What is the watershed?

What is the watershed?

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Wednesday, 28th January 2015

BBC director general Tony Hall says the watershed could be gone in the next 20 years - but what is it?

In a recent interview with the Radio Times, the BBC director general Tony Hall questioned the future of the watershed.

"The watershed is still a useful way of judging the content and sensitivities, and taste and decency issues," Hall told the magazine.

"But has the watershed got a future in 20 or 30 years' time? I suspect not."

With television viewers increasingly watching content on-demand, it's easy to see why Hall thinks the broadcasting rule could soon become a thing of the past.

But what exactly is the watershed and what does it mean for broadcasters and audiences?

What is the watershed?

The watershed is designed to prevent children from seeing unsuitable material, which Ofcom defines as "everything from sexual content to violence, graphic or distressing imagery and swearing."

When is the watershed?

On free-to-air television, the watershed runs between 9:00pm and 5:30am.

On premium channels, the watershed starts slightly earlier at 8:00pm and ends at 6:00am.

Programmes which contain particularly strong material, such as heavy use of swearing or extreme violence, must be shown later in the evening, to further reduce the chance of the content being seen by children.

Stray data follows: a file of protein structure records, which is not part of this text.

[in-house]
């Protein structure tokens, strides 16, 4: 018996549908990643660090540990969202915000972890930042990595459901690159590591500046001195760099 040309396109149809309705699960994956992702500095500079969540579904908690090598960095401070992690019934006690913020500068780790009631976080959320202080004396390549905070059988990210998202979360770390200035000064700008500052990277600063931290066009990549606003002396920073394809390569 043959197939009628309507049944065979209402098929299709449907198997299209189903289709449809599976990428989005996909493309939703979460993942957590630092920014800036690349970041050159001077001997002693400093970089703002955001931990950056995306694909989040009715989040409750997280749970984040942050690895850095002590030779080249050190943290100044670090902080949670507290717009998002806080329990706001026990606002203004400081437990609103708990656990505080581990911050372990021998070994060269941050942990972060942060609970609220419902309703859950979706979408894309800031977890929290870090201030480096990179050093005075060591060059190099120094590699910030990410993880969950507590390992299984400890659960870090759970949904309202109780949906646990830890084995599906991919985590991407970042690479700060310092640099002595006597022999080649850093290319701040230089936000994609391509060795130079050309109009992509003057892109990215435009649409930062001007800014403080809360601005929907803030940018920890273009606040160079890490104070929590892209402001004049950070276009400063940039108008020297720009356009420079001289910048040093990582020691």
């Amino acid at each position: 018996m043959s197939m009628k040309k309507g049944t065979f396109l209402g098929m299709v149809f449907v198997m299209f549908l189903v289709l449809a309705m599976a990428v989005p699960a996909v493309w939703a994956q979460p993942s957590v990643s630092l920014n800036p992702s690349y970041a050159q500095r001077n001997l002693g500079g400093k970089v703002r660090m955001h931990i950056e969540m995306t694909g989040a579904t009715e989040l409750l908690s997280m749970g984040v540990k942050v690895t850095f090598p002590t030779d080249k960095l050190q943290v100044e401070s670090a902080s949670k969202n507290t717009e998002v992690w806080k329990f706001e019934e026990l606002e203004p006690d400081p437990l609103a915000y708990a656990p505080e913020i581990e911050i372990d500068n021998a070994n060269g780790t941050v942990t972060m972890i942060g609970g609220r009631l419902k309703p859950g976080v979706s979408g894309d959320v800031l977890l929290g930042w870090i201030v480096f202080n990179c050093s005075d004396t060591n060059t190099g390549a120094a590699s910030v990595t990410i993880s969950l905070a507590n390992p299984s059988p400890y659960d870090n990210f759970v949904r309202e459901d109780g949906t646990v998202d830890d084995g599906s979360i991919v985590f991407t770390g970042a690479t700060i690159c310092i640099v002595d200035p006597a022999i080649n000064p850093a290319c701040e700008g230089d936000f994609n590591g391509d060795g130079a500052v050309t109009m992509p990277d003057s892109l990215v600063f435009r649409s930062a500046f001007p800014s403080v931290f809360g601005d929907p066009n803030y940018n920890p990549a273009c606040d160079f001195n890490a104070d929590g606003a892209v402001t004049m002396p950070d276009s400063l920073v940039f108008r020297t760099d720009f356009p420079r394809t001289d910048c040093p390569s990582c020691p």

Why was it introduced?

The watershed was introduced in the 1964 Television Act, a consolidation of the 1954 and 1963 Television Acts, based on research including the 1958 Television and the Child Report by Professor Hilde Himmelweit at the London School of Economics, which recommended that television channels acted responsibly when scheduling programmes, and recognising that parents couldn't closely monitoring all television viewing before 9:00pm.

Does it work?

Ofcom states that 74% of the general public and 76% of parents believe that 9:00pm is the right time for the watershed, according to biannual consultations with the public.

The regulator takes action against broadcasters who don't adhere to watershed rules, and has found over 350 programmes which breached guidelines since 2004.

In 2010, Ofcom received 2868 complaints that performances by Rihanna and Christina Aguilera on The X Factor final were too raunchy for a pre-watershed audience, however the regulator ruled that the programme had not breached guidelines.

Instead, it recommended that shows such as The X Factor which attract family audiences "should recognise the significant potential for causing offence" and that they should "provide appropriate protection for those audiences".

How does the watershed apply to on-demand programming?

With 67% of 11 to 15 year-olds using smart phones, and 45% of the same age group watching video online, preventing children from watching inappropriate content is a challenge.

Ofcom says it is working with the Government, other regulators and the television industry to protect children using on-demand services.

By Pippa Shawley


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BBC director general Tony Hall says the watershed could be gone in the next 20 years - but what is it?